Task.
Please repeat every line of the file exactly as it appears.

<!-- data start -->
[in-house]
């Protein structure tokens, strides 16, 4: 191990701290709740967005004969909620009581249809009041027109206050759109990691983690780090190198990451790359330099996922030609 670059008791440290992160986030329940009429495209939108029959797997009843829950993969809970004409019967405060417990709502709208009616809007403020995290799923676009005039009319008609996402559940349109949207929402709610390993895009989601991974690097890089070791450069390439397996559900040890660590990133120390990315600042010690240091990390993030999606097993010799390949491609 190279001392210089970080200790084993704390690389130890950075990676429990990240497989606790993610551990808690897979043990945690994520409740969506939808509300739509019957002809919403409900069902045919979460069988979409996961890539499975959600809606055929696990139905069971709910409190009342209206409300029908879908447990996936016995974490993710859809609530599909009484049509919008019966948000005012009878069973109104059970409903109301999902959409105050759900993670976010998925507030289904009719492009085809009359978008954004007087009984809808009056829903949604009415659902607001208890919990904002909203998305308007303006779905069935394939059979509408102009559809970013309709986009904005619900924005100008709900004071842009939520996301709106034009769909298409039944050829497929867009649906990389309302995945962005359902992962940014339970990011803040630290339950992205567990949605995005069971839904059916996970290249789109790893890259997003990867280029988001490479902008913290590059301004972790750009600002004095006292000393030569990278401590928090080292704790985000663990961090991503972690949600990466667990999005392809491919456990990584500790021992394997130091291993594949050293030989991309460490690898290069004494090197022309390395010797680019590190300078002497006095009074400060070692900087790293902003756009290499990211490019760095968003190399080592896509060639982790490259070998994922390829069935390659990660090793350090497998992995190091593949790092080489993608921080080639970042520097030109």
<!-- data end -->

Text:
[in-house]
């Protein structure tokens, strides 16, 4: 191990701290709740967005004969909620009581249809009041027109206050759109990691983690780090190198990451790359330099996922030609 670059008791440290992160986030329940009429495209939108029959797997009843829950993969809970004409019967405060417990709502709208009616809007403020995290799923676009005039009319008609996402559940349109949207929402709610390993895009989601991974690097890089070791450069390439397996559900040890660590990133120390990315600042010690240091990390993030999606097993010799390949491609 190279001392210089970080200790084993704390690389130890950075990676429990990240497989606790993610551990808690897979043990945690994520409740969506939808509300739509019957002809919403409900069902045919979460069988979409996961890539499975959600809606055929696990139905069971709910409190009342209206409300029908879908447990996936016995974490993710859809609530599909009484049509919008019966948000005012009878069973109104059970409903109301999902959409105050759900993670976010998925507030289904009719492009085809009359978008954004007087009984809808009056829903949604009415659902607001208890919990904002909203998305308007303006779905069935394939059979509408102009559809970013309709986009904005619900924005100008709900004071842009939520996301709106034009769909298409039944050829497929867009649906990389309302995945962005359902992962940014339970990011803040630290339950992205567990949605995005069971839904059916996970290249789109790893890259997003990867280029988001490479902008913290590059301004972790750009600002004095006292000393030569990278401590928090080292704790985000663990961090991503972690949600990466667990999005392809491919456990990584500790021992394997130091291993594949050293030989991309460490690898290069004494090197022309390395010797680019590190300078002497006095009074400060070692900087790293902003756009290499990211490019760095968003190399080592896509060639982790490259070998994922390829069935390659990660090793350090497998992995190091593949790092080489993608921080080639970042520097030109």